The sell-off that I predicted would happen came much quicker than I thought. It wasn't even halfway through last season that they started trading away their stars, and come the offseason, just about anybody making any kind of money was traded to Toronto. The end result is that the Marlins are pretty much right what they deserve to be: A pissed-off Giancarlo Stanton, a pissed-off Ricky Nolasco, and 23 other players mostly devoid of Major League talent. Couldn't happen to a nicer bunch of people. Jerkoffs.
1) Cincinnati Reds (95-67)
Whether or not Aroldis Chapman starts or closes is academic. The Reds are a good, deep team that has offense to burn. The ascension of Todd Frazier last season to take over for Scott Rolen at 3rd Base and the acquisition of Shin-Soo Choo in the Outfield to go with already established stars like Joey Votto, Brandon Phillips and Jay Bruce fill out a lineup that doesn't have very many holes and a big chip on their shoulder from a couple of early playoff exits. This could be the year they step forward.
2) St. Louis Cardinals (90-72)
The Cardinals are like one of those Super Mario Bros bosses that you have to keep jumping on and shooting at before you can kill them. No matter how many times they're counted out or left for dead, they somehow manage to put another stupid run together and draw a lot of gushing, overblown praise over what a gutty team of winners they are. I'm completely sick of them, but unfortunately, even though they lost Obi Wan LaRussa and Albert Pujols, they still won, and that team is pretty much still intact, so unless something goes horribly wrong, they'll be right back in the Wildcard Game and they'll probably catch another stupid break somewhere along the way.
3) Pittsburgh Pirates (83-79)
They're not quite there yet, but this is going to be the season that the Pirates finally break their 20-year losing streak. Although their prospect-hoarding methods have foiled them before, they finally seem to have a couple of breakout stars in Andrew McCutchen (perhaps the best player in Baseball that nobody really knows about) and Pedro Alvarez (struck out a ton but did hit 30 HRs), and they've spent a little money to bring in some veteran presence with winning attitudes as opposed to retreads that nobody else wanted. The pitching is somewhat iffy on the back end of their rotation, but if James McDonald can dial it back to the first half of last season, that'll help, and #1 pick Gerrit Cole is about ready to contribute. They're not going to make The Leap just yet, but they'll turn the corner this year.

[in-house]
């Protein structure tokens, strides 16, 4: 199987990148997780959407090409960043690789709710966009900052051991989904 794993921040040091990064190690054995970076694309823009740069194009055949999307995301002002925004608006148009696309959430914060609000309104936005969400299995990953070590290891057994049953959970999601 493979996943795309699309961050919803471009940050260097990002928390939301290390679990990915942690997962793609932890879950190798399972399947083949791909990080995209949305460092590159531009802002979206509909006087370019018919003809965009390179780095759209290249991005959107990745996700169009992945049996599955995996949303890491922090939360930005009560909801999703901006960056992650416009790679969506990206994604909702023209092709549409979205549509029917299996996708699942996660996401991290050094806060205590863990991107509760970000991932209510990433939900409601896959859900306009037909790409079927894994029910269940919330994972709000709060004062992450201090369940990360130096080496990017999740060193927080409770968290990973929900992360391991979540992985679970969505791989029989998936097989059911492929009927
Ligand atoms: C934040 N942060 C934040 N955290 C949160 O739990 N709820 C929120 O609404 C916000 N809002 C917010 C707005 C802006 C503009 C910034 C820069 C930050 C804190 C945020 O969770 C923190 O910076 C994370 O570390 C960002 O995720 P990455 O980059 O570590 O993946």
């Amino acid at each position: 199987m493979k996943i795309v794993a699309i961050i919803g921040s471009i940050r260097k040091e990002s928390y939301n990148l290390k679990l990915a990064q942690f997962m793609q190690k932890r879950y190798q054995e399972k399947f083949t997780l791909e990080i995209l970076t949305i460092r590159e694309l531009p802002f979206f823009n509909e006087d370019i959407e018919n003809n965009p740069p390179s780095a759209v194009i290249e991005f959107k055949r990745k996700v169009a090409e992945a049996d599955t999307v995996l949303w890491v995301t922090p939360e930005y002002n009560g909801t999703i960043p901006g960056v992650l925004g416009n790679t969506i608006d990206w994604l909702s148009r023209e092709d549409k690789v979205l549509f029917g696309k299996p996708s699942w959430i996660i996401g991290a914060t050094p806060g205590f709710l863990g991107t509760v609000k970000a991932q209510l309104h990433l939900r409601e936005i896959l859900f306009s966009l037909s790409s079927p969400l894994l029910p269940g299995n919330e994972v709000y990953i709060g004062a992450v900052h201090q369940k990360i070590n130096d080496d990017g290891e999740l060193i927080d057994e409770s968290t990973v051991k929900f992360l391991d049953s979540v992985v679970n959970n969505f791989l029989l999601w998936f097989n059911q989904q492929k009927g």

4) Milwaukee Brewers (80-82)
I find the Brewers painfully boring. Ryan Braun can carry them only so far, and an aging Aramis Ramirez coupled with Corey Hart's carcass and Rickie Weeks' unpredictability doesn't lend itself to much success, even if Carlos Gomez somehow managed to turn into a reasonably productive player. Pitching is a similar story for the Brews. Yovani Gallardo can be great, the problem is he's never consistently great, and the rest of the rotation lacks anything resembling a sexy name.
5) Chicago Cubs (70-92)
Those of us in Metville can take some solace in the train wreck that the Cubs have become, because it happened to them just as quickly as it happened to the Mets. The Cubs went from back-to-back Division Titles in 2007 and 2008 to starting Jeff Samardzija on Opening Day as the headliner of a rotation that includes oft-injured Matt Garza and retreads Edwin Jackson, Travis Wood and Scott Baker, and nobody in particular to save their hide when they inevitably fall flat. There's some interesting names on the offensive side, but before you get too excited, remember that Alfonso Soriano is one of those interesting names.